Trade Minister Dan Tehan (Image: AAP/Mick Tsikas)

We don’t need no education (funding)

Hey, remember how Education Minister Dan Tehan recently announced that all those uni courses in dumb subjects like humanities and social sciences were getting fee hikes as part of a way to encourage students to study more job-ready things like engineering and medicine and not-being-an-actor? 

At the time there was a lot of outrage of the “typical Liberal hatred for the creative classes, man” stripe, which acted as a neat distraction from the larger question of whether changing the affordability of courses actually changed student enrolments whatsoever. Up until now, at least, when we can give a definitive answer: nup!

More specifically, the COVID-19 inquiry heard on Tuesday that that plan of using price signals to change people’s uni course choices was based on [checks notes] nothing.

No modelling, no evidence, just the idea that students would go for heavy HECS debt rather than slightly heavier HECS debt — despite that not being evident from previous examples. 

The Education Department deputy secretary of higher education Rob Heferen admitted that course prices had produced “pretty muted” changes in enrolments, which is a bit like describing a patient’s condition as “pretty stable” after they’d died on the operating theatre. 

But he did confirm four times that it was “a question of policy”, suggesting that someone in the department had read The Secret and was absolutely goddamn determined to make their fervently-held wishes manifest in reality.

That students aren’t flipping from social sciences to engineering because of a minor and difficult-to-quantify difference in their eventual HECS debt was confirmed by National Tertiary Education Union national research officer Terri MacDonald, who described the silliness of a government wanting “to send price signals within a system built to ignore price signals”.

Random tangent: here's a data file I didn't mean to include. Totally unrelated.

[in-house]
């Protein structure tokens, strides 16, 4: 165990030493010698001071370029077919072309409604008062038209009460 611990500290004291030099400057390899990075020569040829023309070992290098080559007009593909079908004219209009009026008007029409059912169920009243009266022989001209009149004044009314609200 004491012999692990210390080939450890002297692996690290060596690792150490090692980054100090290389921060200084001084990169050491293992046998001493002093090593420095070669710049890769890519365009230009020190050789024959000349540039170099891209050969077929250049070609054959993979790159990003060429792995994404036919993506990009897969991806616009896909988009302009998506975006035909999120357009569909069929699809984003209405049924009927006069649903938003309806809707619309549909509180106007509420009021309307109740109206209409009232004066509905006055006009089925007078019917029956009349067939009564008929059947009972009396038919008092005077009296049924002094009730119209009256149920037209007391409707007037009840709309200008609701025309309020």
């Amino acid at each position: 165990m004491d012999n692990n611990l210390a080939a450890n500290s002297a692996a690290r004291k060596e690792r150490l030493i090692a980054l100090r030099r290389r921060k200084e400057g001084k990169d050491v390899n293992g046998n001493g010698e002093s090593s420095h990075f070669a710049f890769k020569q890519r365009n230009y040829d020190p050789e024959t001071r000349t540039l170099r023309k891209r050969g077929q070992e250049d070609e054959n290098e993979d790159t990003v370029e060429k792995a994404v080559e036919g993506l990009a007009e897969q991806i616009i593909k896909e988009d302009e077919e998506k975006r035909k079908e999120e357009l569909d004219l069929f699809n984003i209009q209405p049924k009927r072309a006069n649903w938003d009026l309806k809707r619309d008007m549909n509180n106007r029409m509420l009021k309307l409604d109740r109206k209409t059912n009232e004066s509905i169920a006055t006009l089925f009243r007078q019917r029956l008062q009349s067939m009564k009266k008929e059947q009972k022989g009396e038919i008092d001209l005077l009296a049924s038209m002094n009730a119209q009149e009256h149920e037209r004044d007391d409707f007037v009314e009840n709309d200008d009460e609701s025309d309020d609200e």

So at least we’re making important changes to tertiary education funding based on Dan Tehan’s unsupported hunches. It’s just a question of policy!

Foot, meet bullet

Things have gone from bad to badderer for the SA state government, led by premier Steven “stop hitting yourself” Marshall. Earlier this week he had the somewhat embarrassing experience of three of his frontbench, plus the leader of the party in the upper house, resigning over a raft of expense scandals (plus government whip Adrian Pederick stepping down on Thursday).

And that was bad enough, but the way Marshall replaced his fallen ministers was a masterclass in how to skilfully administer a self-inflicted wound. Despite the primacy of the conservative right faction in the parliamentary Liberals, Marshall elevated several moderate first-term MPs along with the speaker of the house Vincent Tarzia. 

There was criticism of the decision on several grounds, from the lack of conservative representation to the fact that the new Marshall frontbench has as many women as it does men named David. However, any suspicion that Marshall’s choices would cause a very avoidable factional war to break out was eliminated when a story immediately emerged of Tarzia overseeing a 2020 pre-election party room document of pork barrelling — sorry, of a “wishlist” of infrastructure programmes — which was leaked to InDaily.